I think the second solution is much more general and much more in a composition spirit. Am not a big fan of control inheritance🙂

  3. Josh Smith says:

    Denis,

    The problem with using the Filter property *at all* is that it raises the CollectionChanged event and sets e.Action=Refresh. That causes all of the ListBoxItems to be thrown away and recreated, so I’d end up performing two rounds of hiding the filtered out items (once before the Reset, once after).

    In addition to that, I’d still be doing control-level filtering. I’d rather filter on the data source so that all bound controls honor the filter automatically (and fade their items).

    Thanks for the feedback, though.

    Josh

  4. Josh Smith says:

    SerialSeb,

    I had been toying with the idea of subclassing ListCollectionView and somehow updating the bound controls in a “gentle” manner when the filter changed, but your approach sounds much better! That might just do the trick…

    I like your second solution too, but it seems like the kind of code that would be wraught with bugs. If someone puts a shotgun to my head and tells me to write it, then I’ll go that route. Otherwise I’d rather try something simpler!🙂

    Thanks,
    Josh

  5. Nick says:

    “1) The data filtering should be done at the data source level, not the control level. This is especially important if more than one list control was bound to the same CollectionView, since they should all only show the “filtered in” items. By filtering the items on the control level, you would have to manually filter each bound control whenever the filter changes.”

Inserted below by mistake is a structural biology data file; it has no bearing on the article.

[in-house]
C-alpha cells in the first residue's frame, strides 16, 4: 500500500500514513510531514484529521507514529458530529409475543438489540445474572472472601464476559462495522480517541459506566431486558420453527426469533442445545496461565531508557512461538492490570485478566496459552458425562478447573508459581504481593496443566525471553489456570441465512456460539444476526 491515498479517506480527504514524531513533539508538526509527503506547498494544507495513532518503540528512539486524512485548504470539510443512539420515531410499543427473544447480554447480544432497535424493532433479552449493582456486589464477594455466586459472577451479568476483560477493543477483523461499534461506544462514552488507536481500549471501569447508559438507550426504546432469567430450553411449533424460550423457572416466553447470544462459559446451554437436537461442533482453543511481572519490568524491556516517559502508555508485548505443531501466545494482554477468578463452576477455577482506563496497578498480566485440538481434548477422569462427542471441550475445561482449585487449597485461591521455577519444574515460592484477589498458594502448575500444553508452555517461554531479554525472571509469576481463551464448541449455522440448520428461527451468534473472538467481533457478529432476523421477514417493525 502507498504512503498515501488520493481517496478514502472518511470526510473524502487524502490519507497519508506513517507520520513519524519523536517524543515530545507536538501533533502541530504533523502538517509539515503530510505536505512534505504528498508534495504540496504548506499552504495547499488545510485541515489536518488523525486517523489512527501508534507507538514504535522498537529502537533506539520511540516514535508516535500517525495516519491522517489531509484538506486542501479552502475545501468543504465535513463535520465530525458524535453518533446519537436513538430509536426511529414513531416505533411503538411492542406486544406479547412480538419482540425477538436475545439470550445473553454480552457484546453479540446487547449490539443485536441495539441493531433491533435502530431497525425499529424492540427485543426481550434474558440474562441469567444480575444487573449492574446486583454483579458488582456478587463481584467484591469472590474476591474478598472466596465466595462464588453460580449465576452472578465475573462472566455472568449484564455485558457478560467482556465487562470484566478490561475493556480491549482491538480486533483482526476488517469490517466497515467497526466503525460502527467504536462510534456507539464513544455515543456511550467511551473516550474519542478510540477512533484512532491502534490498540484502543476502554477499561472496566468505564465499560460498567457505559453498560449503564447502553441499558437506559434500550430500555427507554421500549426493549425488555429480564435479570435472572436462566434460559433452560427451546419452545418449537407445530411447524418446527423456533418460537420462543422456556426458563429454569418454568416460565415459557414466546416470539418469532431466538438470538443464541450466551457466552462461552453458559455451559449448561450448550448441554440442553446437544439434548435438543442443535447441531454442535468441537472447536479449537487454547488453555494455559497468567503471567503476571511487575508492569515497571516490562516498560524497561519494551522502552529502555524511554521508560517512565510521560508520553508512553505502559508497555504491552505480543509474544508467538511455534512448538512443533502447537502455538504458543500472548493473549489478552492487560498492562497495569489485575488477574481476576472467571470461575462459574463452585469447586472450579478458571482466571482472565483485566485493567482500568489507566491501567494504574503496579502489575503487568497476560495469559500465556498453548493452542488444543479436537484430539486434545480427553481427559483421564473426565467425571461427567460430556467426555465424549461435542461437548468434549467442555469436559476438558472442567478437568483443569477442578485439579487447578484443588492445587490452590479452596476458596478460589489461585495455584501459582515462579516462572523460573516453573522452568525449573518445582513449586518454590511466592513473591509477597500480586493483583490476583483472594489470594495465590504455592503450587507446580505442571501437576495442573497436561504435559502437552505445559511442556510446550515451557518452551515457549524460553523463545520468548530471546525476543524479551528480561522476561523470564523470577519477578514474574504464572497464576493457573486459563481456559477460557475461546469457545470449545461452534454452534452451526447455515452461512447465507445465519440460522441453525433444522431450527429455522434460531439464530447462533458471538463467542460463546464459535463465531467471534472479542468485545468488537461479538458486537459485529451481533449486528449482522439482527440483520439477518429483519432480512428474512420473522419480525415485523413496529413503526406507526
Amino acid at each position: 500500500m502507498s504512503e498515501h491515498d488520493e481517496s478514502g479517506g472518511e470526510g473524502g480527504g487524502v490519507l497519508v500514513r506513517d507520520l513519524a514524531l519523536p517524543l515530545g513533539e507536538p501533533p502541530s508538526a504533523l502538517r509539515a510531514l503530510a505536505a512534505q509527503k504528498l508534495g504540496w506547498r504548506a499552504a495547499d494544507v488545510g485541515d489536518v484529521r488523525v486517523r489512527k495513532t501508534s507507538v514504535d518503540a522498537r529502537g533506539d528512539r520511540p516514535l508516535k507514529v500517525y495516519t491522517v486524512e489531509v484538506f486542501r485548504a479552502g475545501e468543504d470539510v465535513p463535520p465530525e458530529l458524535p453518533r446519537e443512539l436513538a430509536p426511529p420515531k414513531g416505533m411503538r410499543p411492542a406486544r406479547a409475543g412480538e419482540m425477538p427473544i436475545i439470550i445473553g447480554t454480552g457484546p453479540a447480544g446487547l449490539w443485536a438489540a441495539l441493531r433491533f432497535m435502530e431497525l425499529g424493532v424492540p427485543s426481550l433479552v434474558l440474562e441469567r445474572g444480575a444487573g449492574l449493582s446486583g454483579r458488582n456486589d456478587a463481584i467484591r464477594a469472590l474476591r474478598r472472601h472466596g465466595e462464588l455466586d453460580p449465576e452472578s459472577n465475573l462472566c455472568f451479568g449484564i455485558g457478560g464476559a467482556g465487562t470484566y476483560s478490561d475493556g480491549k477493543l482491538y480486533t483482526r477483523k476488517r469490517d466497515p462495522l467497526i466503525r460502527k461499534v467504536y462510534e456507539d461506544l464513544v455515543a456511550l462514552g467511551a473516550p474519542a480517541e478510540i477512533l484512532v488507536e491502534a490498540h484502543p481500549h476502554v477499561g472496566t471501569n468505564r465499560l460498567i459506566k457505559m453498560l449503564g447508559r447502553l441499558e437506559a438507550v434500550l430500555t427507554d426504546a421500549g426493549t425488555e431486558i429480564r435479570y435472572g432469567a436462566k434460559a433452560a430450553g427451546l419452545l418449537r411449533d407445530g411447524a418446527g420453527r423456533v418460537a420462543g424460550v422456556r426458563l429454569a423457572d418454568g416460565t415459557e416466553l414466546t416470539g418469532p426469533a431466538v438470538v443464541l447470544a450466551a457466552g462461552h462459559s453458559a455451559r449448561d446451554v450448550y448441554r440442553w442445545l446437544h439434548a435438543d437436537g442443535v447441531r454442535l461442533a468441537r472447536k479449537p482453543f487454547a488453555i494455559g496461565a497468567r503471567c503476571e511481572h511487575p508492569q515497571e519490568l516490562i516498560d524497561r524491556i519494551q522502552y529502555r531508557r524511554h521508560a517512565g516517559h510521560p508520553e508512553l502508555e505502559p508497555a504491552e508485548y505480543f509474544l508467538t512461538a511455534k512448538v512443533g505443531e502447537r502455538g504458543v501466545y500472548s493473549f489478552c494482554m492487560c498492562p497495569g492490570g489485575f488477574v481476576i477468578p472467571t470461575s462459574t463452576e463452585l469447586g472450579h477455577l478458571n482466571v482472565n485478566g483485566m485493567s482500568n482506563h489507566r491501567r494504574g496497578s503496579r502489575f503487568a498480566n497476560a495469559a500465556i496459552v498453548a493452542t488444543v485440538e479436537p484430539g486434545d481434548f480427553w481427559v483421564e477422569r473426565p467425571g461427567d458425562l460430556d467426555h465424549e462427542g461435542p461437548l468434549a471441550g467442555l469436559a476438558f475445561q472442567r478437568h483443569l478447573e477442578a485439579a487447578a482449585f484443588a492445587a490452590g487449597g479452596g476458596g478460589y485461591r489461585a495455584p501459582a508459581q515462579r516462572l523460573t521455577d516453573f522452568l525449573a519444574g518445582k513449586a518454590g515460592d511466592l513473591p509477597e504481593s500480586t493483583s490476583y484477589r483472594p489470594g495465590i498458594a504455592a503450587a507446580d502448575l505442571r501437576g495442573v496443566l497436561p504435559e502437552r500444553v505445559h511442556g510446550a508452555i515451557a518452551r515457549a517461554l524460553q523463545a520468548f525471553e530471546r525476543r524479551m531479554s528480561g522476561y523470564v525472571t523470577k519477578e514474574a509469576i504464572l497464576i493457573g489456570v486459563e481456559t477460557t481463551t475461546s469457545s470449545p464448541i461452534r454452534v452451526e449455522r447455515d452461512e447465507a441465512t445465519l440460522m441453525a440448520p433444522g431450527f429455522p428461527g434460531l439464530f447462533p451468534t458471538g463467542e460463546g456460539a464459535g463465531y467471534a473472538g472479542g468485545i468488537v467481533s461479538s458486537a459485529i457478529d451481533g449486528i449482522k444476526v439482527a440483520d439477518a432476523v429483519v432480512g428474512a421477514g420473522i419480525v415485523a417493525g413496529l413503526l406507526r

I don’t know if I agree with this. Maybe there should be a filter feature on both the control collection and the data collection. There might be times when you want your collection to be filtered in one place an not another. I can think of a few off the top of my head but a real world example might be…Times Reader. If you’re searching for a specific article you don’t want all the other articles/sections to disappear in the menu at the top of the app. I only mention this because I had this exact conversation with somebody earlier today. Creepy!

  6. Nick says:

    Follow up:

    I do agree though that there are lots of times you want the filter done on the data collection level.

  7. Josh Smith says:

    Nick,

    I stand by my original statement. If you are in a situation where you want two controls to be bound to the same data source, but have one show a filtered view and one not, you should bind to two CollectionView objects. The control which needs to display a filtered view would have a filter added to its CollectionView. The control which does not need to show a filtered view would then not be affected by the filtration.

    Josh

  8. Nick says: